One issue that comes up when you declare that the last 400 years of political “progress” are a bad thing is slavery. Lobbyists, the International Olympic Committee, sustainability facilitators, interior design licensing, bank bailouts, the Milk Marketing Board, these are indeed changes for the worse, but are you saying you want to bring back slavery?
There are a couple of answers to that. One is to argue that the lot of many in the modern world is no better than slavery, so that, even if slavery is bad, it’s not necessarily worse than what we have now.
In “The Servile State”, Hiliaire Belloc predicted that capitalism would necessarily lead ultimately to nationalised slavery, as the state would be forced to take responsibility for the poor landless, and would still need them to work.
That things haven’t evolved quite as Belloc predicted is due only to the decline in the social usefulness of unskilled work. When, from time to time, the question comes up of forcing the unemployed to do some kind of government-organised work in exchange for their handouts, there is only a little opposition premised on the basis that it is unfair to inhumane to the slaves themselves. The idea fails on the grounds that it will cost more than paying them not to work, and that it will constitute cheap competition against those that are in jobs. The fact that the unemployable are in essence slaves of the state is not widely disputed.
(Of course, the distributivists did not themselves intend this argument as a defence of older forms of slavery; they sought a compromise between feudalism and capitalism)
The true argument for slavery is this: that those who are not able to support themselves are necessarily slaves, and abolition ultimately amounts to an exercise in creative linguistics.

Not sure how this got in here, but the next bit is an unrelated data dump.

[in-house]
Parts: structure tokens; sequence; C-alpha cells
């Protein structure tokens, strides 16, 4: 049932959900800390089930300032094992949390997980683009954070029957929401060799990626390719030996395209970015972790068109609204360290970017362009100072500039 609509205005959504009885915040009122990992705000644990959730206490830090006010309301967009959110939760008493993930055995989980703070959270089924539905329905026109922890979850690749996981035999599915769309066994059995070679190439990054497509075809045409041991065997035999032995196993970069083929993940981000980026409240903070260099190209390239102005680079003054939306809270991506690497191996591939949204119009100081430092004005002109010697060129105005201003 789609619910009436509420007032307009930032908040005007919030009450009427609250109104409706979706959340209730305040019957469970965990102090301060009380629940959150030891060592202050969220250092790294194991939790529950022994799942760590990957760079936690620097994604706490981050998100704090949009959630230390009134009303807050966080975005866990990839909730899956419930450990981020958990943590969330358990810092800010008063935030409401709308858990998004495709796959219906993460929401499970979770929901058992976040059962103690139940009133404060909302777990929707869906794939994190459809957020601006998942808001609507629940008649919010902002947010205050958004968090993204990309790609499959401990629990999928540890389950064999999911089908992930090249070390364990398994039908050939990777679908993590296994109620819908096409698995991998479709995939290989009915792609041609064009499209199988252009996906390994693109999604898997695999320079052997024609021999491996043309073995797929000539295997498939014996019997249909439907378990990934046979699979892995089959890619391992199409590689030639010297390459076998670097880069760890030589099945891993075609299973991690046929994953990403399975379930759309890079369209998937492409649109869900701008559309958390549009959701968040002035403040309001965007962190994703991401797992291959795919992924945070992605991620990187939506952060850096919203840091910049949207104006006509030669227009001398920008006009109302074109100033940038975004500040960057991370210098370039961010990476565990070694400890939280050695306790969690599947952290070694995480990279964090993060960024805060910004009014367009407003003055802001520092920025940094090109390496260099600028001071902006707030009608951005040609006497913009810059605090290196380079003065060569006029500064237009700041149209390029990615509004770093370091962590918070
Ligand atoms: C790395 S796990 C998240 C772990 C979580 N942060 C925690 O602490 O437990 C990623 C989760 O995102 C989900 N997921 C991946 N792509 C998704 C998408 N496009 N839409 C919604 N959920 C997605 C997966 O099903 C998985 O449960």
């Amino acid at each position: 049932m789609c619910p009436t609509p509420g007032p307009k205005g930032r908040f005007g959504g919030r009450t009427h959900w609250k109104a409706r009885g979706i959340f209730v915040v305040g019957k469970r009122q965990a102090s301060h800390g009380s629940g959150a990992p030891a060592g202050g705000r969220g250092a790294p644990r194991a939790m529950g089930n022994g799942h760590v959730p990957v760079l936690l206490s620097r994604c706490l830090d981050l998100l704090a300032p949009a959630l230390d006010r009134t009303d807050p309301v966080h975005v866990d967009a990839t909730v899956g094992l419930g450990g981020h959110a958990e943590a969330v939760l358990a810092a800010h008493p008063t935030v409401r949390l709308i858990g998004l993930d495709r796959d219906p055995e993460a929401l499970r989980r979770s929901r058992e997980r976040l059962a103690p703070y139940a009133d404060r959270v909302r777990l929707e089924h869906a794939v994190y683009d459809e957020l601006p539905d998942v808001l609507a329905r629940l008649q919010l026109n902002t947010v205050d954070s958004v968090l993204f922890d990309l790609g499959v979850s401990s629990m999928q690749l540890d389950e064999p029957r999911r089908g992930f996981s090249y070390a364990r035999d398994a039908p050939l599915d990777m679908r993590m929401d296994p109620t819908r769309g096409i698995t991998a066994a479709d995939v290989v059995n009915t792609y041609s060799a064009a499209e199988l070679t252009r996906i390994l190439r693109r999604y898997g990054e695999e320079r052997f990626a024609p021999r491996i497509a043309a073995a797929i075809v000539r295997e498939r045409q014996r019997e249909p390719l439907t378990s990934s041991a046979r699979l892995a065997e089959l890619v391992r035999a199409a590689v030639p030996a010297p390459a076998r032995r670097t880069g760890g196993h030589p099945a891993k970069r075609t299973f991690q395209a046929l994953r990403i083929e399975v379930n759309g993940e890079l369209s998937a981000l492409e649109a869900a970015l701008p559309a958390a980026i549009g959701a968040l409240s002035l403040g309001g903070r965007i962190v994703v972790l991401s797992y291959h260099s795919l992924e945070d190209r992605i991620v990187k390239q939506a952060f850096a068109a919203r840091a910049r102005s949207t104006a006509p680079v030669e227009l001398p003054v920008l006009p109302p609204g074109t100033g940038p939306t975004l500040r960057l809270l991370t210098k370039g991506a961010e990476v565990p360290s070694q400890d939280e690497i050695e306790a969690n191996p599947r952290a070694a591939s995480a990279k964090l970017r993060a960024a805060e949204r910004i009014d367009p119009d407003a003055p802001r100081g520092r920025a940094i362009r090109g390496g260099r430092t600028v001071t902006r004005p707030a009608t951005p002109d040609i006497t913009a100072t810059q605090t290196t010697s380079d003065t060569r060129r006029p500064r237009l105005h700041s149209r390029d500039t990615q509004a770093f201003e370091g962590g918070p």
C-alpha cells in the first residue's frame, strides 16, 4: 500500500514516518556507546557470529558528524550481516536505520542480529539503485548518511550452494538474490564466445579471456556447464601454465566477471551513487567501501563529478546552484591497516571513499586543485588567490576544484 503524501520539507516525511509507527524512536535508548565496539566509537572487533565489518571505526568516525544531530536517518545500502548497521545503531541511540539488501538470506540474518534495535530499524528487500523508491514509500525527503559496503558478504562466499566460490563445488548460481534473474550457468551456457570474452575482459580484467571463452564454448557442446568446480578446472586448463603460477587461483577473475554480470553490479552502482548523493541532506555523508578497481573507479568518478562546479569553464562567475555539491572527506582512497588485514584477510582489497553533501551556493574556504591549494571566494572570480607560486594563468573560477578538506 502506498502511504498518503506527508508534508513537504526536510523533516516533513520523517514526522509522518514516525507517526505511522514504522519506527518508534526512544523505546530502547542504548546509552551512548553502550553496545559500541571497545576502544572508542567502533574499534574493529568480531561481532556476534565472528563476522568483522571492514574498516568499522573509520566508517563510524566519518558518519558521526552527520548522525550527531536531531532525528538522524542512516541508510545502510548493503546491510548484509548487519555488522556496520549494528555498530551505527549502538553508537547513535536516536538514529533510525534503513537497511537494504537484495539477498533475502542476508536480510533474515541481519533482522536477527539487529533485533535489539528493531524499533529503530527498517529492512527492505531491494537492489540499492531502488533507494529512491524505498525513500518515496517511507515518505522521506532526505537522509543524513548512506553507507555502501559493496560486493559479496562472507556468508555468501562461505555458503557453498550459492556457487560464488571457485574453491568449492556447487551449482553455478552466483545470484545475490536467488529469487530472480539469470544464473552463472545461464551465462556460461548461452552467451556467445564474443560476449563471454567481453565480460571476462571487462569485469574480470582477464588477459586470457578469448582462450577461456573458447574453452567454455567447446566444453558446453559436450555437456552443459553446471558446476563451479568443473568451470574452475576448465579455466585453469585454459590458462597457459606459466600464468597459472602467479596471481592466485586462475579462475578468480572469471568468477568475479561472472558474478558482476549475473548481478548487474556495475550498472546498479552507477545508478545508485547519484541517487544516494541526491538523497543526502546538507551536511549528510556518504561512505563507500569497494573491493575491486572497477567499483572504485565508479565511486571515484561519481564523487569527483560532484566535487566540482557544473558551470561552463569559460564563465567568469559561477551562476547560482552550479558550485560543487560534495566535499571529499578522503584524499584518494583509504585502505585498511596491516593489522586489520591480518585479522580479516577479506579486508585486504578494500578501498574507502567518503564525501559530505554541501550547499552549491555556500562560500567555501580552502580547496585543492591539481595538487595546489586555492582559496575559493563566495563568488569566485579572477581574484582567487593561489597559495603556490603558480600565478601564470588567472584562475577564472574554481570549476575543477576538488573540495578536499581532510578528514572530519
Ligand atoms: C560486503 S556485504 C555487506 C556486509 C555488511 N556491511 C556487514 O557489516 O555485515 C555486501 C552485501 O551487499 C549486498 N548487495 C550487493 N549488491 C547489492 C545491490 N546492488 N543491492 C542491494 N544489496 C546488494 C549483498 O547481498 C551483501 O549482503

A liberal will object, correctly, that ability to support oneself is a can of worms. The ‘inability’ of the propertyless is an artificial condition. None of us are able to support ourselves if every hand is against us, and very few would manage in the hypothetical, and impossible, state where neigbours neither helped nor hindered us. The ability of a particular person to support himself is a social fact as much as a physical one.
Even so, given any social arrangement, there are those who can, in and with that society, support themselves, and those who cannot. The distributivists aimed, admirably, for a society of smallholders in which all could live free, but even if their plans were implemented there would still be some failures.
The natural arrangement for such failures has been demonstrated for us by the Irish travellers of Leighton Buzzard. If a person cannot live independently, someone must take charge of him, and if they can profit by doing so, then a solution has been found.
It is alleged that the workers in the charge of the travellers were not looked after at all well. That may be so, though a significant proportion of those “rescued” appear willing to go back. But when this natural arrangement is illegal, and therefore carried out only among that section of the population which cannot be policed without the UN getting involved, it is not reasonable to expect it to be done very impressively.